These five prominent charismatic leaders established the Holy Spirit Teaching Mission, later renamed Christian Growth Ministries. They began producing tapes, books, and a widely circulated monthly magazine called New Wine. Their leadership style resulted in considerable controversy. In 1984, Prince, along with other members of the "Five" renounced the basic principles of the shepherding movement.

Charismatic leaders in Britain

Michael Harper

The "second wave" of the Holy Spirit began around 1962 in Great Britain. The first charismatic leaders who emerged were largely in the Church of England (Anglican). In 1963, Rev. Michael Harper, an Anglican curate, received the baptism in the Holy Spirit. In 1964, he founded the Fountain Trust, which sponsored renewal conferences and seminars.

In November 1965, two major events led to a dramatic increase in the British renewal movement. First, Dennis Bennett spoke at several theological colleges and churches, where he was extremely well received. Second, hundreds of “Full Gospel” businessmen arrived in London for a convention and on to do evangelism throughout the country.

Colin Urquhart Among other early charismatic leaders is Rev. Colin Urquhart. Ordained in 1964 in the Church of England, Urquhart was baptized in the Spirit early in his ministry at St. Hugh’s Church in Luton (1971-1976). Here he was instrumental in building up one of the leading charismatic Anglican parishes in Britain.

Urquhart resigned from St. Hughes in 1976 to pursue a national and international ministry as a charismatic teacher and writer. He founded Kingdom Faith Ministries and worked closely with Harper's Fountain Trust and Shakarian's FGBMFI.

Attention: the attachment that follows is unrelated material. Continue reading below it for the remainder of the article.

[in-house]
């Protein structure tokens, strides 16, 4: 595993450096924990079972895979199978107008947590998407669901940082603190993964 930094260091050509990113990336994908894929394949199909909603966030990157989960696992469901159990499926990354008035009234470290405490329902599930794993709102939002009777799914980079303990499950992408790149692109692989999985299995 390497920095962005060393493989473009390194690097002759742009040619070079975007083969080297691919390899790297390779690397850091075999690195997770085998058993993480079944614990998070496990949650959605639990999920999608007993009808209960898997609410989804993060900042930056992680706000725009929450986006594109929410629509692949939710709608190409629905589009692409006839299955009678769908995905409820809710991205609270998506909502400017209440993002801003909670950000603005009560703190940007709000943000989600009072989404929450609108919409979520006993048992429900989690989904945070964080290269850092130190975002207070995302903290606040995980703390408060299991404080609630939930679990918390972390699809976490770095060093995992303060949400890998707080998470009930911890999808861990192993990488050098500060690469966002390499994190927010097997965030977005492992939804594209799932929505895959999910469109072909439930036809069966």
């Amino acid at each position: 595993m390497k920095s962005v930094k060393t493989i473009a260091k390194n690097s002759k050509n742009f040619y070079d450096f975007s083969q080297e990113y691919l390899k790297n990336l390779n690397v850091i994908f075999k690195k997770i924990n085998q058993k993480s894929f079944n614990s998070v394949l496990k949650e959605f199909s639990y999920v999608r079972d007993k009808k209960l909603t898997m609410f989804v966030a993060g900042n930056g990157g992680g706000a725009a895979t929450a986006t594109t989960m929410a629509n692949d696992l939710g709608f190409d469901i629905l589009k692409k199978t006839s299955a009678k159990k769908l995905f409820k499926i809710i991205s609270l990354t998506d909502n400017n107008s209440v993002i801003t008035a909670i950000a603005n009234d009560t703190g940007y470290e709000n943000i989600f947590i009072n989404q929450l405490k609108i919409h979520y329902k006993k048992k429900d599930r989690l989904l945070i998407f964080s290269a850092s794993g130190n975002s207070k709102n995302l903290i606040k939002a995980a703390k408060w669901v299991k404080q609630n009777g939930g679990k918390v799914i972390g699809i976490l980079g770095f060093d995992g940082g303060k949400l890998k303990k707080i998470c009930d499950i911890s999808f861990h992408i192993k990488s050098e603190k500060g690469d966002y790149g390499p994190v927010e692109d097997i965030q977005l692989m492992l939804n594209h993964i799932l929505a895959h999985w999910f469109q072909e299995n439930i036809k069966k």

Read about my first encounter with the gifts of the Holy Spirit at Urquhart's St. Hugh's church. In the late 1970s and early 1980s I attended several conferences and meetings at which Harper and Urquhart were keynote speakers.

David Watson Educated at St. John's College, Cambidge University, Canon David Watson (1933-1984) began his ministry among dock workers in Gillingham in Kent. He later became curate at the Round Church in Cambridge, which was attended by facultu and students from his alma mater. Around the same time, encouraged by Dr. Martyn Lloyd Jones, Watson sought the baptism in the Holy Spirit and began to speak in tongues.

As rector of St. Michael-le-Belfrey in York, led a nationwide ministry of evangelism, which was committed to the Spirit’s ecumenical work across all the churches. He did much to build bridges between charismatic leaders from both Protestant and Catholic traditions. Watson met the Vineyard founder John Wimber (1934-1997) in 1980, and was one of the first charismatic leaders to welcome him to the UK. Wimber is considered by some as one of the pioneers of the "third wave" of the Holy Spirit.

The Dictionary of Pentecostal and Charismatic Movements sums up Watson’s contribution: “Possibly the spiritual leader who in life and death has made the greatest impact on contemporary Christian life in Britain.” My first introduction to charismatic teaching and spiritual gifts was through Watson's bestselling 1973 publication, One in the Spirit.

Charismatic leaders in the Roman Catholic Church

Patrick  Bourgeois

In the early 1960s Pope John XXXIII convened the Second Vatican Council, known as Vatican II. Roman Catholics worldwide were asked to pray for the success of the Council. The prayer they were asked to recite was "May there be a new Pentecost in our day".